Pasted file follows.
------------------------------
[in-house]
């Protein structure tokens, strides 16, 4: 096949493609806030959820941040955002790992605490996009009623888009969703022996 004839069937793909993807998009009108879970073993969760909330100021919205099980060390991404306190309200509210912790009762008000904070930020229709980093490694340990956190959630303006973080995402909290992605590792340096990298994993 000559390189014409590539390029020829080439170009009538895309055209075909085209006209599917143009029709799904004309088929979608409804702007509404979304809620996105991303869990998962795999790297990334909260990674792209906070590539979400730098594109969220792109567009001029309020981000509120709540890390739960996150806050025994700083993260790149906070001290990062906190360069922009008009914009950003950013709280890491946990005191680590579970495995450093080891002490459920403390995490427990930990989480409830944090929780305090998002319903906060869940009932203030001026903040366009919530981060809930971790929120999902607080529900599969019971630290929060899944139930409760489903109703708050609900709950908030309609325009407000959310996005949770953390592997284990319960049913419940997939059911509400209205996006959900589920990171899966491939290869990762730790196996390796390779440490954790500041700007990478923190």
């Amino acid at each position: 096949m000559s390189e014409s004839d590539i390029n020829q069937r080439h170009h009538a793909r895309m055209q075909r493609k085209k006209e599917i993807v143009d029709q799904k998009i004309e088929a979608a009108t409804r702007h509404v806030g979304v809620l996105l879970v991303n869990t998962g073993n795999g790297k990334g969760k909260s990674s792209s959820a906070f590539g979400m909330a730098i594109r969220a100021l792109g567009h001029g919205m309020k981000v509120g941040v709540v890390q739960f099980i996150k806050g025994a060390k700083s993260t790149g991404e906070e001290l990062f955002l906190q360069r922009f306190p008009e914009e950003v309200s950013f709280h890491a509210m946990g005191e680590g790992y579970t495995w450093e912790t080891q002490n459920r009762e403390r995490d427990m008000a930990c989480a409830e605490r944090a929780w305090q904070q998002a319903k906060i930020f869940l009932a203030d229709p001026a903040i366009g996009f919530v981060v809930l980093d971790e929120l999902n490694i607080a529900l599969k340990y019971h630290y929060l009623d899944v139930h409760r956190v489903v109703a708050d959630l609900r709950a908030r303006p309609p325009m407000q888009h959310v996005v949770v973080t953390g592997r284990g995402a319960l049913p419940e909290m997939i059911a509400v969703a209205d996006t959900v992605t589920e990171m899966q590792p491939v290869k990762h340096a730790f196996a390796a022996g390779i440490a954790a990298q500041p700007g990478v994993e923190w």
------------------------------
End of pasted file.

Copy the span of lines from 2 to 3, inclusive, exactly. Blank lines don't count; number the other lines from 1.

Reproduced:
């Protein structure tokens, strides 16, 4: 096949493609806030959820941040955002790992605490996009009623888009969703022996 004839069937793909993807998009009108879970073993969760909330100021919205099980060390991404306190309200509210912790009762008000904070930020229709980093490694340990956190959630303006973080995402909290992605590792340096990298994993 000559390189014409590539390029020829080439170009009538895309055209075909085209006209599917143009029709799904004309088929979608409804702007509404979304809620996105991303869990998962795999790297990334909260990674792209906070590539979400730098594109969220792109567009001029309020981000509120709540890390739960996150806050025994700083993260790149906070001290990062906190360069922009008009914009950003950013709280890491946990005191680590579970495995450093080891002490459920403390995490427990930990989480409830944090929780305090998002319903906060869940009932203030001026903040366009919530981060809930971790929120999902607080529900599969019971630290929060899944139930409760489903109703708050609900709950908030309609325009407000959310996005949770953390592997284990319960049913419940997939059911509400209205996006959900589920990171899966491939290869990762730790196996390796390779440490954790500041700007990478923190």
């Amino acid at each position: 096949m000559s390189e014409s004839d590539i390029n020829q069937r080439h170009h009538a793909r895309m055209q075909r493609k085209k006209e599917i993807v143009d029709q799904k998009i004309e088929a979608a009108t409804r702007h509404v806030g979304v809620l996105l879970v991303n869990t998962g073993n795999g790297k990334g969760k909260s990674s792209s959820a906070f590539g979400m909330a730098i594109r969220a100021l792109g567009h001029g919205m309020k981000v509120g941040v709540v890390q739960f099980i996150k806050g025994a060390k700083s993260t790149g991404e906070e001290l990062f955002l906190q360069r922009f306190p008009e914009e950003v309200s950013f709280h890491a509210m946990g005191e680590g790992y579970t495995w450093e912790t080891q002490n459920r009762e403390r995490d427990m008000a930990c989480a409830e605490r944090a929780w305090q904070q998002a319903k906060i930020f869940l009932a203030d229709p001026a903040i366009g996009f919530v981060v809930l980093d971790e929120l999902n490694i607080a529900l599969k340990y019971h630290y929060l009623d899944v139930h409760r956190v489903v109703a708050d959630l609900r709950a908030r303006p309609p325009m407000q888009h959310v996005v949770v973080t953390g592997r284990g995402a319960l049913p419940e909290m997939i059911a509400v969703a209205d996006t959900v992605t589920e990171m899966q590792p491939v290869k990762h340096a730790f196996a390796a022996g390779i440490a954790a990298q500041p700007g990478v994993e923190w």